The reporting institution sent us Earnest Money with both parties listed. We cannot release the money without the consent of both parties.  If you are unable to locate the other party for a signature, you can present your real estate contract to Small Claims Court and convince a judge that the money is rightfully yours.  We will accept a judge’s signature for full release of the money.

I've been asked to submit a Lost Instrument Bond.  What is that?

You may be required to submit an original check or other negotiable instrument. If you cannot provide it, you may need to purchase a Lost Instrument Bond. A Lost Instrument Bond is a guarantee that if the original check is found, it will be returned for official destruction and that the Texas Comptroller will not be held responsible for its value.

I received a letter stating I have thirty days to reply, but it’s going to take me longer to gather the required materials.  How do I keep my claim from being denied?

Pending claims will be suspended after 30 days of inactivity, but the suspension can be undone at any time by submitting the requested documentation. If you are assigned a claim number but we never receive any paperwork for it, the claim number will be eliminated after one year. Funds and properties that have not been successfully claimed will continue to remain available for future claim submission.

Payment

When will my check arrive?

After your claim has been approved, allow 7-10 business days for your check to arrive in the mail.     

What was this money from?

The properties and the companies that submitted the money were listed on your claim form.  If you no longer have a copy of your claim form, contact us.  We will need the DOC number from the check stub.

I received my check, but what about my active shares?

In cases where stock is returned, you will receive a letter explaining the return of your shares to the market.  This is handled by a different area than the Unclaimed Property department, and the information will arrive in a separate envelope.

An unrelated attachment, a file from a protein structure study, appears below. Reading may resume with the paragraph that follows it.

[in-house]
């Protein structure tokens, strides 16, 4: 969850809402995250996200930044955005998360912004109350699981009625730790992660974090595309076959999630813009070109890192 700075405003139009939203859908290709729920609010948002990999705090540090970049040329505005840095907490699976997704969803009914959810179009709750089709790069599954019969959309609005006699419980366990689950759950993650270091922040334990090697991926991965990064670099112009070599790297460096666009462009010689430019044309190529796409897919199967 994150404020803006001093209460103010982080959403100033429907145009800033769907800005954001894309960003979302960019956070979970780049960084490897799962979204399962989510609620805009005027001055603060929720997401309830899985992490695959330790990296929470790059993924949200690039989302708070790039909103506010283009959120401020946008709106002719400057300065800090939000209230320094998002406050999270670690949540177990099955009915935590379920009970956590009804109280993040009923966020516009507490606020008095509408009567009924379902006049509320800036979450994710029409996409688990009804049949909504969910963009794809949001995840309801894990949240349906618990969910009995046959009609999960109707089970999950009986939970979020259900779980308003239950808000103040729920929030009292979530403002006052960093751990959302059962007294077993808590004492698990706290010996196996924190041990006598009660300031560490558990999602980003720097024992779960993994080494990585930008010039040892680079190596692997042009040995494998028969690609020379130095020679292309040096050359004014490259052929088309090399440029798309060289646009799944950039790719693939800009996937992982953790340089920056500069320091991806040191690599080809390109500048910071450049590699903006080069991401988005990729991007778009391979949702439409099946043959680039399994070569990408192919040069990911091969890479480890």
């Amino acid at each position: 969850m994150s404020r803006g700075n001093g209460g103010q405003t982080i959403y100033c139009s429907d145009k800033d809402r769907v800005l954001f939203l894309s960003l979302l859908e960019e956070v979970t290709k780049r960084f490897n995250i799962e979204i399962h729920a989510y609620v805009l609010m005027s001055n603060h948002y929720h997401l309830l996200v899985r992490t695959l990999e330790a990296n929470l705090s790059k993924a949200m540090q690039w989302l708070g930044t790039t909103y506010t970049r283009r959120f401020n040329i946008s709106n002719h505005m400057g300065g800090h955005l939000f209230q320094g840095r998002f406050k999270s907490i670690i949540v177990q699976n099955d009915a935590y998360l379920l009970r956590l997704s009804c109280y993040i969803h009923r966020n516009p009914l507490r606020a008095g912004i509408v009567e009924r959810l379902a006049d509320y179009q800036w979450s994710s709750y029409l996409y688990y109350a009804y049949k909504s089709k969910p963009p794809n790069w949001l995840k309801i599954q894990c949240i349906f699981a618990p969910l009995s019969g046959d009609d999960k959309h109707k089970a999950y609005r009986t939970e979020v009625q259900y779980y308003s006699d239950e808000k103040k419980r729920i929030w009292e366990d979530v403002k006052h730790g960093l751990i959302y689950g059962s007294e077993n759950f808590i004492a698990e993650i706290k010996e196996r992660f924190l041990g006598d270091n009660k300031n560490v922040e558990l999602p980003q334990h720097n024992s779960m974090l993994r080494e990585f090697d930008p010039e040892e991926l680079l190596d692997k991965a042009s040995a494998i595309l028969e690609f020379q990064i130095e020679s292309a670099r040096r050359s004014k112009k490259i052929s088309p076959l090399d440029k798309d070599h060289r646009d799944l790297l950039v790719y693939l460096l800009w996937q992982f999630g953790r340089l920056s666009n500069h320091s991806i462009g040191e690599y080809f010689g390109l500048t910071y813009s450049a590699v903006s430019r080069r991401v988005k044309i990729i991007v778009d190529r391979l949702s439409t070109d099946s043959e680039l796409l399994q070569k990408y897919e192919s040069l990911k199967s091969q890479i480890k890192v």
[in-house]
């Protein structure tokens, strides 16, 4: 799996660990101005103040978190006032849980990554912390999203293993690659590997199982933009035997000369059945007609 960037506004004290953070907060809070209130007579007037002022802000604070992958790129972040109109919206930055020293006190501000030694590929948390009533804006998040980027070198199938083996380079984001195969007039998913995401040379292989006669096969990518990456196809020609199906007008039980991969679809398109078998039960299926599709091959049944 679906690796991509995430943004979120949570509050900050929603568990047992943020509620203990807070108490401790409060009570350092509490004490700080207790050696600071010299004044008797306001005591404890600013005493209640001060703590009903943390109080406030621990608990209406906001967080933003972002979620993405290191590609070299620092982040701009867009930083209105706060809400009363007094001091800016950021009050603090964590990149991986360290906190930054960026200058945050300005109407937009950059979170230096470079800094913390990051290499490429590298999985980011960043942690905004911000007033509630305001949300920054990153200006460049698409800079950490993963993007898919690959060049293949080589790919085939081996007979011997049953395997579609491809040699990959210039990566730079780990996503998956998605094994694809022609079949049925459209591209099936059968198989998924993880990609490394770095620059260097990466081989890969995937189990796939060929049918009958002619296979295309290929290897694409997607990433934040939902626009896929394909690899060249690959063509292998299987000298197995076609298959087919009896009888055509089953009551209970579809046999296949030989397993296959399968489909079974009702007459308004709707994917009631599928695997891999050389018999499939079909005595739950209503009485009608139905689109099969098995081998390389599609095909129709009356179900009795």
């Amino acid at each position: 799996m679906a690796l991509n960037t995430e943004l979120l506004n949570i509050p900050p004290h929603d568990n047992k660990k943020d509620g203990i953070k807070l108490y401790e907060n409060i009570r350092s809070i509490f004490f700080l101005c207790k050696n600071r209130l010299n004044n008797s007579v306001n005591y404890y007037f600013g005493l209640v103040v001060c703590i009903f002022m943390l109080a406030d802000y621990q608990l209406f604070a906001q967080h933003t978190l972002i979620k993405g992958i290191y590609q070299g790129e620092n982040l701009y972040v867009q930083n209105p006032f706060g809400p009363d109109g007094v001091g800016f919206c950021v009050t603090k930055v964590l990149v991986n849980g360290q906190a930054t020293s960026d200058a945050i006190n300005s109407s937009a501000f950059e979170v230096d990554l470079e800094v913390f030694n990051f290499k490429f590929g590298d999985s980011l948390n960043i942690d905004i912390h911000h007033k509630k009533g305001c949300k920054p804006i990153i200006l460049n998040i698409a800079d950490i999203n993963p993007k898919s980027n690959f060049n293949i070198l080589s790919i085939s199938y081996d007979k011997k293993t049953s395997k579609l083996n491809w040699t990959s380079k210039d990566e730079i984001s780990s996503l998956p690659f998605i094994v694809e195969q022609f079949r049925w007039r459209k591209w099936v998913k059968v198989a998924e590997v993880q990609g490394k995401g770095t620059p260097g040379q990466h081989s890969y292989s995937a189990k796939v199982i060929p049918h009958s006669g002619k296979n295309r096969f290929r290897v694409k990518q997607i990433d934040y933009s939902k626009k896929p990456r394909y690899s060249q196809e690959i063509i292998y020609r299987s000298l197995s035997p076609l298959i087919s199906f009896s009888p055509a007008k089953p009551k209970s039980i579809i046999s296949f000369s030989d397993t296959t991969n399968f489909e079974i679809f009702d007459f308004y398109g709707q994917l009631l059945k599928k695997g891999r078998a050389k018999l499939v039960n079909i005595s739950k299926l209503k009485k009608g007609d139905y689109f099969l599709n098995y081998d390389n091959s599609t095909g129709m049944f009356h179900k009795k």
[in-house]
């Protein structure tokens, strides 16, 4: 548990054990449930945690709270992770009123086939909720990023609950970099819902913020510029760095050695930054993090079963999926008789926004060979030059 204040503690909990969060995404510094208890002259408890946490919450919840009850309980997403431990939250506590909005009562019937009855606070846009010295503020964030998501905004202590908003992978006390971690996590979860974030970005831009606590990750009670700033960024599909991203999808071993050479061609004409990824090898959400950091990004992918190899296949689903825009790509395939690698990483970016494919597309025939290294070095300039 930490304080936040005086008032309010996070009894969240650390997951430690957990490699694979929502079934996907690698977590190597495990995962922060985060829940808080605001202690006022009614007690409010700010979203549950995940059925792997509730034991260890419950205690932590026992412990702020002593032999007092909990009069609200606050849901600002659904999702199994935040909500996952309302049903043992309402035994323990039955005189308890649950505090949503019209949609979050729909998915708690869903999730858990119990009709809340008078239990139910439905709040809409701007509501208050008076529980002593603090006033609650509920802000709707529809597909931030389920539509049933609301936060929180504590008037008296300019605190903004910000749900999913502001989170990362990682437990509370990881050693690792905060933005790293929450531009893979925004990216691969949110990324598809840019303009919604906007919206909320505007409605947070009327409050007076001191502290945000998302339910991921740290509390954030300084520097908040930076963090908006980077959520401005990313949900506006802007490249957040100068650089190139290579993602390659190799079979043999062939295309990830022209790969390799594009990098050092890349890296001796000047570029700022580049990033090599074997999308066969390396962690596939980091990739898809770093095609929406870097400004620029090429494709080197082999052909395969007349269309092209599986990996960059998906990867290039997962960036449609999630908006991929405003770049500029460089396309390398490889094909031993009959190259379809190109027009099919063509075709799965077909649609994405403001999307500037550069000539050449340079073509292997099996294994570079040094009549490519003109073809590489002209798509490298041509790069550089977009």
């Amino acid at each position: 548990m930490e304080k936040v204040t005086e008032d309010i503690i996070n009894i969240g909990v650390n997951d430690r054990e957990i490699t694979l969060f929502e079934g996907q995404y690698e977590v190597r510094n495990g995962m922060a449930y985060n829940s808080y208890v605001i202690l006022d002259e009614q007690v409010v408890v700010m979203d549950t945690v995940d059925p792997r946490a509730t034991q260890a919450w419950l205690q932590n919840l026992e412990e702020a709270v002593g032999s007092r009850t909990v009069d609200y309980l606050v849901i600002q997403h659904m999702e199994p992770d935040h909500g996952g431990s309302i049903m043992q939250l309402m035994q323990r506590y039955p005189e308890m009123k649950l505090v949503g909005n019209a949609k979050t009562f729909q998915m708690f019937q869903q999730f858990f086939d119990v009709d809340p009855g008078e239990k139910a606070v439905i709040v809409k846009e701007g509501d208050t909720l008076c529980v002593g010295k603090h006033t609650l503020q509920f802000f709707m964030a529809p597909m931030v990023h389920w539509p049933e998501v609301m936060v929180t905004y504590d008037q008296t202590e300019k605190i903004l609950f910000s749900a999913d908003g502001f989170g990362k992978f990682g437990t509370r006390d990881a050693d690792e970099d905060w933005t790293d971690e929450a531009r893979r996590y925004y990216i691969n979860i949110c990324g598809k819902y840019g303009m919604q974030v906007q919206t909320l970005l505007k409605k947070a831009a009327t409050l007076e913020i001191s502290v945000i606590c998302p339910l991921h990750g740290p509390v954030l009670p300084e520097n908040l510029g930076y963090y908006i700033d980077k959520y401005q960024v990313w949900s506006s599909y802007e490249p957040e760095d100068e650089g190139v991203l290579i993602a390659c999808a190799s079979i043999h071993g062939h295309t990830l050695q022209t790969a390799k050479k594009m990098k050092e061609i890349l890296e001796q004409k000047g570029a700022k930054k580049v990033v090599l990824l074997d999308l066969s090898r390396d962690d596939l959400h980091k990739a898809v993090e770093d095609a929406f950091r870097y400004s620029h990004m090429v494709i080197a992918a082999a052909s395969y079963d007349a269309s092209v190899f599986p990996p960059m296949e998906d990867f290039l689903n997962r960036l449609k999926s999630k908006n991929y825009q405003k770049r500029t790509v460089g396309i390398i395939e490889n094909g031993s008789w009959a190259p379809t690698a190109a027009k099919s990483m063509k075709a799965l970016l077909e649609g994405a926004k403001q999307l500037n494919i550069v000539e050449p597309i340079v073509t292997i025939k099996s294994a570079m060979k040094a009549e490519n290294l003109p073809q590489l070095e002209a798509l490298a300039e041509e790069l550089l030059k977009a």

The check was not as much as I expected.

We deduct a 1.5 percent handling fee from claims over $100.

If your check is substantially less than the original claim, it is possible that some properties were removed because it was determined they belonged to someone else. 

If you are a co-heir for properties originally belonging to someone else, this office divides the properties and mails separate portions.  You may have received only your portion of the total claim.

If part of your claim included active stock shares, this check does not include them.  We may have mailed you the cash portion of your claim, but the shares are sent to you through electronic registration.  You will be informed of this in greater detail in a separate letter. 

This check was more than I expected.

If your property was related to mineral royalties or stocks, the companies may have been sending us additional revenue that was not made publicly visible on the website.  It is standard practice to add these additional payments to your check before completing the claim.   

Will you issue an IRS 1099 form for this paid claim?

No, we do not issue IRS 1099 forms.  If you have concerns about tax reporting, consult an expert on tax preparation.

In 2015, the Texas Legislature passed House Bill 855, which requires state agencies to publish a list of the three most commonly used Web browsers on their websites. The Texas Comptroller’s most commonly used Web browsers are Microsoft Internet Explorer, Google Chrome and Apple Safari.